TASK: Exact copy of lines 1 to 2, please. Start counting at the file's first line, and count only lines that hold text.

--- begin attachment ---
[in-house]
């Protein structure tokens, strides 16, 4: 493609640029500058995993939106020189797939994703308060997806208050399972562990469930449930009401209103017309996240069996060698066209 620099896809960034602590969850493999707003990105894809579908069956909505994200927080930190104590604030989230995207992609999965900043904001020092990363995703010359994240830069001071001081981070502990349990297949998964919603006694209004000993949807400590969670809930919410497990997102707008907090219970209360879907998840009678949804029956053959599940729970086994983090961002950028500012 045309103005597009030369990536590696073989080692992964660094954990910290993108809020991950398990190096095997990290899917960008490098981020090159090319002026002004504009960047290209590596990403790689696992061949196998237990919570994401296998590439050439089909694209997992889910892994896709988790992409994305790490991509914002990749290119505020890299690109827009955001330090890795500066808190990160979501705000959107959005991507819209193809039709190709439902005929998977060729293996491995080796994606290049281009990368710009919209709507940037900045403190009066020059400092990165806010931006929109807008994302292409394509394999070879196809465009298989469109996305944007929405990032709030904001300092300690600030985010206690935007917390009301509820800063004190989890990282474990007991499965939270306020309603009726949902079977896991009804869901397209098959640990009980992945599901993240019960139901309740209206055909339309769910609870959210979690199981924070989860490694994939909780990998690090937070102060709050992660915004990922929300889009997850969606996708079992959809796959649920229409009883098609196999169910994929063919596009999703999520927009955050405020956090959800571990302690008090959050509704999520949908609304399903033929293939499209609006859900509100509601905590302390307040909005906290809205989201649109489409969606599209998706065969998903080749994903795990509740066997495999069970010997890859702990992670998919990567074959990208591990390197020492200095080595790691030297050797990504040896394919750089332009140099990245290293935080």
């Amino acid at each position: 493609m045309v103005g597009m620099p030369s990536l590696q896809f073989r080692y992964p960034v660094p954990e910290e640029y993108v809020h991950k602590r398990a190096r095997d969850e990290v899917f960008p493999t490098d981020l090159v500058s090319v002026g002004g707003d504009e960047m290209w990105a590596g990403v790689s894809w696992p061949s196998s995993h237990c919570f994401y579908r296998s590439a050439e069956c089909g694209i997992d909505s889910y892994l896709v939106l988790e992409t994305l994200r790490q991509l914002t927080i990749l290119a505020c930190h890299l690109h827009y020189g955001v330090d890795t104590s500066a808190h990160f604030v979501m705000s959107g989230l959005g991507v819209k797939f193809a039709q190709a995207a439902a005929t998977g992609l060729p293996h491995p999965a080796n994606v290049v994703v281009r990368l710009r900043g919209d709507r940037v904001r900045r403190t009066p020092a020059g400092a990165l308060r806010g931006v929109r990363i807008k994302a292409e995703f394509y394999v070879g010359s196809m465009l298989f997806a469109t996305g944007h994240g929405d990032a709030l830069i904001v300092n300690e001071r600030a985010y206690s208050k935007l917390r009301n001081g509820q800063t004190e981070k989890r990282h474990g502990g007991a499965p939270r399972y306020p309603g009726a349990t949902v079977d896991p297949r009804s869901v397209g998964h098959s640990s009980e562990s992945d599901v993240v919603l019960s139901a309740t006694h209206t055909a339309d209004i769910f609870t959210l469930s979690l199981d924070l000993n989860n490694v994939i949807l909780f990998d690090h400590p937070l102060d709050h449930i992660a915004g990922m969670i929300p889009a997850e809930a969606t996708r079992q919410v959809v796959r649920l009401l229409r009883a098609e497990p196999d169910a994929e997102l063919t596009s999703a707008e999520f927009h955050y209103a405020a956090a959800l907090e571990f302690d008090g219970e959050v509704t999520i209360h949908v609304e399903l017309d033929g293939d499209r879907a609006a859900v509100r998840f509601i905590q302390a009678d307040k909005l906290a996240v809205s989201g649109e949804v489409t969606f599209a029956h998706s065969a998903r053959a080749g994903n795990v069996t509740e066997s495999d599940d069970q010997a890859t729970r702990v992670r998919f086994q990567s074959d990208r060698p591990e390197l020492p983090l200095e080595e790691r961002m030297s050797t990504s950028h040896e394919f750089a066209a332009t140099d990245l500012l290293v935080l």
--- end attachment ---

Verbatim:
[in-house]
């Protein structure tokens, strides 16, 4: 493609640029500058995993939106020189797939994703308060997806208050399972562990469930449930009401209103017309996240069996060698066209 620099896809960034602590969850493999707003990105894809579908069956909505994200927080930190104590604030989230995207992609999965900043904001020092990363995703010359994240830069001071001081981070502990349990297949998964919603006694209004000993949807400590969670809930919410497990997102707008907090219970209360879907998840009678949804029956053959599940729970086994983090961002950028500012 045309103005597009030369990536590696073989080692992964660094954990910290993108809020991950398990190096095997990290899917960008490098981020090159090319002026002004504009960047290209590596990403790689696992061949196998237990919570994401296998590439050439089909694209997992889910892994896709988790992409994305790490991509914002990749290119505020890299690109827009955001330090890795500066808190990160979501705000959107959005991507819209193809039709190709439902005929998977060729293996491995080796994606290049281009990368710009919209709507940037900045403190009066020059400092990165806010931006929109807008994302292409394509394999070879196809465009298989469109996305944007929405990032709030904001300092300690600030985010206690935007917390009301509820800063004190989890990282474990007991499965939270306020309603009726949902079977896991009804869901397209098959640990009980992945599901993240019960139901309740209206055909339309769910609870959210979690199981924070989860490694994939909780990998690090937070102060709050992660915004990922929300889009997850969606996708079992959809796959649920229409009883098609196999169910994929063919596009999703999520927009955050405020956090959800571990302690008090959050509704999520949908609304399903033929293939499209609006859900509100509601905590302390307040909005906290809205989201649109489409969606599209998706065969998903080749994903795990509740066997495999069970010997890859702990992670998919990567074959990208591990390197020492200095080595790691030297050797990504040896394919750089332009140099990245290293935080």